The Trump administration has made its clarion call “build the wall.” From the start of the presidential campaign to the government shutdown to the declaration of a national emergency, he has made the wall the centerpiece of his immigration enforcement strategy. While the public attention has been riveted on these dramatic episodes at the southern border of the U.S., many more subtle challenges to legal migration have been introduced and implemented. Collectively, these constitute a second wall – one that is invisible to all but the few who have noticed it. This essay explores the distinctive challenges being posed to ...


Two Pedagogies In Search Of Synergy, Lisa Schultz, Susan Nevelow Mart Jan 2018

Two Pedagogies In Search Of Synergy, Lisa Schultz, Susan Nevelow Mart

Articles

Anyone who has taught a first-year legal research course understands the dilemma: How do we weave research skills into the writing program without sacrificing the quality or quantity of either discipline? In fact, it is difficult and time consuming to interweave any serious legal research instruction into a first-year writing course. What the students need to know is not just how to do a little case law research or how to find a statute: they need to also know how to formulate a research plan, how to evaluate a database, what kind of search works in different information environments, and ...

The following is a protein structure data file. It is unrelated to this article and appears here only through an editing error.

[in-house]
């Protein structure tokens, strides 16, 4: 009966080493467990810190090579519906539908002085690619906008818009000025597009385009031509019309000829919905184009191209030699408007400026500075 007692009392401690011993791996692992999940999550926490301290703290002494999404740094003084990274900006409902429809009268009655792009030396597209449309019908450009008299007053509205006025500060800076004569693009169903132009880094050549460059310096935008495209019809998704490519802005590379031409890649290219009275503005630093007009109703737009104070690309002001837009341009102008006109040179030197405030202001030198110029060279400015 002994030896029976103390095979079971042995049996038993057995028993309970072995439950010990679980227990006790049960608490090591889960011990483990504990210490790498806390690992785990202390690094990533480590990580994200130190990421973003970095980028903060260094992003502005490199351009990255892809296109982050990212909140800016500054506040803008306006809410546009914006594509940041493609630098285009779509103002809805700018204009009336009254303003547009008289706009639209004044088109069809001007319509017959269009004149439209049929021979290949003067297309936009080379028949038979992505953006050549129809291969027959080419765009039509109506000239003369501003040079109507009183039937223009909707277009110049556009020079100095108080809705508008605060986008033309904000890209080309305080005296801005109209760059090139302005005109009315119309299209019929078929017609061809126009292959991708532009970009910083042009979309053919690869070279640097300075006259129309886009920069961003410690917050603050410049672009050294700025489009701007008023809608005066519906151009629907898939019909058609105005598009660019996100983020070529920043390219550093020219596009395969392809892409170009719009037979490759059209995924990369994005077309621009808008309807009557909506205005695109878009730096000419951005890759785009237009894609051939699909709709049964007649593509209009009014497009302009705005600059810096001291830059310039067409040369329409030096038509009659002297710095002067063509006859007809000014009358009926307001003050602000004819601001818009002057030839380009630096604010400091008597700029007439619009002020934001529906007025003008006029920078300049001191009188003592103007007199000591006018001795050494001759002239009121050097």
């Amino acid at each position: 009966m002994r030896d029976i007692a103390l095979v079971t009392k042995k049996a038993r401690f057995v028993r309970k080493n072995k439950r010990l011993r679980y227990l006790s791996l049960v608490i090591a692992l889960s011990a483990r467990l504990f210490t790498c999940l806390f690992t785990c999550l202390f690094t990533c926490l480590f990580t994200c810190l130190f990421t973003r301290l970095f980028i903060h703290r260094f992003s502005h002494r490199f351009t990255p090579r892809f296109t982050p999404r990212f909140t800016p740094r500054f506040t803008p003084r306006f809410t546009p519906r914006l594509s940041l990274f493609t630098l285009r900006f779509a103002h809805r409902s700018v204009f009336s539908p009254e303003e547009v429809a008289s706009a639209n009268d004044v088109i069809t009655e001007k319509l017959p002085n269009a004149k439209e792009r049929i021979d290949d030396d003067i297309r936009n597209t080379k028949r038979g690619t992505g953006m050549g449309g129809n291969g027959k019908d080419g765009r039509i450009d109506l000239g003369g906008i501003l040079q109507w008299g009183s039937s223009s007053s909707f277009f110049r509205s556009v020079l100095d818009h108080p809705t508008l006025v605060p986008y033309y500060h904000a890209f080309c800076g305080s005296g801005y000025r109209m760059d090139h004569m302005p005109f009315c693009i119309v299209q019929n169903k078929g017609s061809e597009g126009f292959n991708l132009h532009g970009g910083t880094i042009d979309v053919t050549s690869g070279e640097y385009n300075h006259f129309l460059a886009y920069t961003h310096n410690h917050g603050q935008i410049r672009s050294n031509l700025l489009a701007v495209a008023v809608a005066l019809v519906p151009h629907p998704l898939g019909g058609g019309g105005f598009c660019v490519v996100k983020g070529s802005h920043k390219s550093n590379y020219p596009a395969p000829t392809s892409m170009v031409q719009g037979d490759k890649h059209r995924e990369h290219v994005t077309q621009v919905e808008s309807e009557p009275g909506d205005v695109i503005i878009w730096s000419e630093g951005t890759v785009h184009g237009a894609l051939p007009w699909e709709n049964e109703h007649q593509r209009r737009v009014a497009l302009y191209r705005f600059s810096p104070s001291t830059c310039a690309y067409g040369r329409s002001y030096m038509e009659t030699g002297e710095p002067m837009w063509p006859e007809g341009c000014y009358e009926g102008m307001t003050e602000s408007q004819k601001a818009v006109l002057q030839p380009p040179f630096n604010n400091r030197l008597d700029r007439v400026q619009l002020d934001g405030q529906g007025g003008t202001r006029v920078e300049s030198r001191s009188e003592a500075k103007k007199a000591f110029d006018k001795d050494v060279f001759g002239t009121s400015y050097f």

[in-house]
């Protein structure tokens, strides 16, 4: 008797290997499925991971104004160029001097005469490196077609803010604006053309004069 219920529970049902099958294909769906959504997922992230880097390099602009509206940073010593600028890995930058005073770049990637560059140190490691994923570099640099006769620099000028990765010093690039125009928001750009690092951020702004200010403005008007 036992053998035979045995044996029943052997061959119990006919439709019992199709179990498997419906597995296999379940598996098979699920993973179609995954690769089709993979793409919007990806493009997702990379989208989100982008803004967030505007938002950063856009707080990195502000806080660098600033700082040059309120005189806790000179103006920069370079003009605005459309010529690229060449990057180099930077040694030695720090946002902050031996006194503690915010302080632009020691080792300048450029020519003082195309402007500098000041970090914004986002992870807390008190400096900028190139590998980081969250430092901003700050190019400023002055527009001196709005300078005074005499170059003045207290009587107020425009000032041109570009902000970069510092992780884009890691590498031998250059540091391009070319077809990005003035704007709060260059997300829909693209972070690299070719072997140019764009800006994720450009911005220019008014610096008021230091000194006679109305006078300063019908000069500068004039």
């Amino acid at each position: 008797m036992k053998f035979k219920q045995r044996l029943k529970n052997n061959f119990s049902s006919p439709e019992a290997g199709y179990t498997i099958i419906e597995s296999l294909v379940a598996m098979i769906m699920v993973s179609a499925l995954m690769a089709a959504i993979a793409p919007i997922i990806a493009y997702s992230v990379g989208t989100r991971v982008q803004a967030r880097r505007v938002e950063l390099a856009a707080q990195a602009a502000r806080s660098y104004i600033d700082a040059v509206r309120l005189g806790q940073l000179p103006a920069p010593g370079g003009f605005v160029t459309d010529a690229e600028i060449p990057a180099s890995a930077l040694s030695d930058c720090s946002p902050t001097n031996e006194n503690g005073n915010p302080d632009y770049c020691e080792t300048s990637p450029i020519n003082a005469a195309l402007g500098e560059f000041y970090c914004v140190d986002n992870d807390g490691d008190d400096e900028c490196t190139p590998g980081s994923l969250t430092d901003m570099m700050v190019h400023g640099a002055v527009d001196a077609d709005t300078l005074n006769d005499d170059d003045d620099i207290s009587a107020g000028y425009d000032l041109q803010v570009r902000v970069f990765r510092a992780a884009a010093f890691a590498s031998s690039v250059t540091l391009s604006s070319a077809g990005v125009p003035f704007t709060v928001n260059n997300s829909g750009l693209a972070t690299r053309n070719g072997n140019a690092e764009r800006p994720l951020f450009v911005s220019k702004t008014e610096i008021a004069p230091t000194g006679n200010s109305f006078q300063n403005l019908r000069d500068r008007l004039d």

Leveraging Social Science Expertise In Immigration Policymaking, Ming H. Chen Jan 2018

Leveraging Social Science Expertise In Immigration Policymaking, Ming H. Chen

Articles

The longstanding uncertainty about how policymakers should grapple with social science demonstrating racism persists in the modern administrative state. This Essay examines the uses and misuses of social science and expertise in immigration policymaking. More specifically, it highlights three immigration policies that dismiss social scientific findings and expertise as part of presidential and agency decision-making: border control, crime control, and extreme vetting of refugees to prevent terrorism. The Essay claims that these rejections of expertise undermine both substantive and procedural protections for immigrants and undermine important functions of the administrative state as a curb on irrationality in policymaking. It concludes ...


The Gdpr’S Version Of Algorithmic Accountability, Margot Kaminski Jan 2018

The Gdpr’S Version Of Algorithmic Accountability, Margot Kaminski

Articles

No abstract provided.


"At Bears Ears We Can Hear The Voices Of Our Ancestors In Every Canyon And On Every Mesa Top": The Creation Of The First Native National Monument, Charles Wilkinson Jan 2018

"At Bears Ears We Can Hear The Voices Of Our Ancestors In Every Canyon And On Every Mesa Top": The Creation Of The First Native National Monument, Charles Wilkinson

Articles

No abstract provided.


That Was Close! Reward Reporting Of Cybersecurity “Near Misses”, Jonathan Bair, Steven M. Bellovin, Andrew Manley, Blake Reid, Adam Shostak Jan 2018

That Was Close! Reward Reporting Of Cybersecurity “Near Misses”, Jonathan Bair, Steven M. Bellovin, Andrew Manley, Blake Reid, Adam Shostak

Articles